Oil Your Air Filter
Remove the air filter from the airbox and filter cage, then pour a generous amount of high-quality air filter oil on it over a bucket or trash can. Squeeze and massage the oil throughout the filter, but don't wring it like a towel as this could damage the filter at the seams, creating holes and gaps to let dirt in.
Make sure that the oil has permeated through to the inside of the filter by turning it inside out. Add more oil to the inside if it's dry. Let the oil on the filter tack up a bit before taking to the track.
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Grease the Steering Stem
The first step in steering stem maintenance is loosening the top triple clamp bolts and the steering stern nut. This will allow the entire front end to drop out of the frame, granting you access to both steering stem bearings. Take care where you loosen the steering stern nut, as the front end may drop out of the frame suddenly. I like to place a block of wood or something comparable beneath the front tire to support the frontend.
Apply a good amount of grease to the steering stem bearings. Make sure that they rotate as you grease, ensuring complete coverage. If you don't have a grease brush, using your fingers is fine. Repeat the process on the bottom bearing too. Apply a light coat of grease to the bearing race, as this is what the bearing slides on inside. Repeat the process on the bottom race.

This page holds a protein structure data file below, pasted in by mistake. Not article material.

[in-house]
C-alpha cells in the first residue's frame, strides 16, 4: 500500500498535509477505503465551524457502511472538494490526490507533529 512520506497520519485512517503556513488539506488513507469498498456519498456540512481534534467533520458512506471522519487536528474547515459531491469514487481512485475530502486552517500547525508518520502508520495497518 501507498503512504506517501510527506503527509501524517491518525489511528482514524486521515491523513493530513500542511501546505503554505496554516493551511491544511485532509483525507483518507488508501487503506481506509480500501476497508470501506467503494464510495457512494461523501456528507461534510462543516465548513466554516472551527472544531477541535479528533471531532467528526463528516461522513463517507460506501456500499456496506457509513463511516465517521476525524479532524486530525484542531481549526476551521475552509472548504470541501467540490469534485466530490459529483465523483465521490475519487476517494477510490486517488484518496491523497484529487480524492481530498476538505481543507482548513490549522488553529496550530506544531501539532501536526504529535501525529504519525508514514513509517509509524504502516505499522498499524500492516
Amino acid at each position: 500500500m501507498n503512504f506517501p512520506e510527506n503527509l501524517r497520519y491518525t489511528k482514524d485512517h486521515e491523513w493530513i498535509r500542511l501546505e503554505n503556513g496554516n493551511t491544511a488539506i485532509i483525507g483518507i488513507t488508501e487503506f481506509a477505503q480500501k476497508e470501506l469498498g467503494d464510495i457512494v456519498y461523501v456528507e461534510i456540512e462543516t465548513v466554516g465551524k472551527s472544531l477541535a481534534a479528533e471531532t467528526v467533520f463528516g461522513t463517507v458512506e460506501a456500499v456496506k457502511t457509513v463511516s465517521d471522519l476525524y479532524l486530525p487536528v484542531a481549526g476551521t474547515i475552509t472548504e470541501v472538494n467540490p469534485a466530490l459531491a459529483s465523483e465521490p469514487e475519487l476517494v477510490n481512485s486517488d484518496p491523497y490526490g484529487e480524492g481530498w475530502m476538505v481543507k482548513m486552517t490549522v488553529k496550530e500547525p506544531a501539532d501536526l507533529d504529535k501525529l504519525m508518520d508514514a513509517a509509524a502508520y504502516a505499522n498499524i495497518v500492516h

Bleed the Brakes
Find a catch container and route a looped section of fuel line into it. The loops helps keep bubbles from finding their way back toward the caliper bleed valve, where you attach the other end of the hose to. The process of bleeding brakes is simple: Pump the pedal or lever several times and, while maintaining pressure on it, crack the bleed valve open and closed to allow a small amount of brake fluid out. Repeat this process until either the feel of the lever or pedal is improved or all of the fluid has been replaced with new fluid.
Remember that as you are bleeding the brakes keep an eye on the fluid level in the master cylinder. Be sure to add more fluid before the level gets to low, or you will actually pump air into the brake line and cause even bigger problem for yourself.
Lube Chain Adjusters
Remove the rear wheel to gain access to the chain adjuster bolts. With the rear wheel off, this is also a good time to service the shock linkage. Loosen the chain adjuster lock nut, the use a T-handle wrench to remove the chain adjuster bolts completely from the swing. Apply a liberal amount of grease and or moly lube to the threads of the chain adjuster bolt, then reinstall the swingarm. Moly lube is more tenacious than standard grease and can stand up to power washings better. A combination of moly and grease is ideal for this application.
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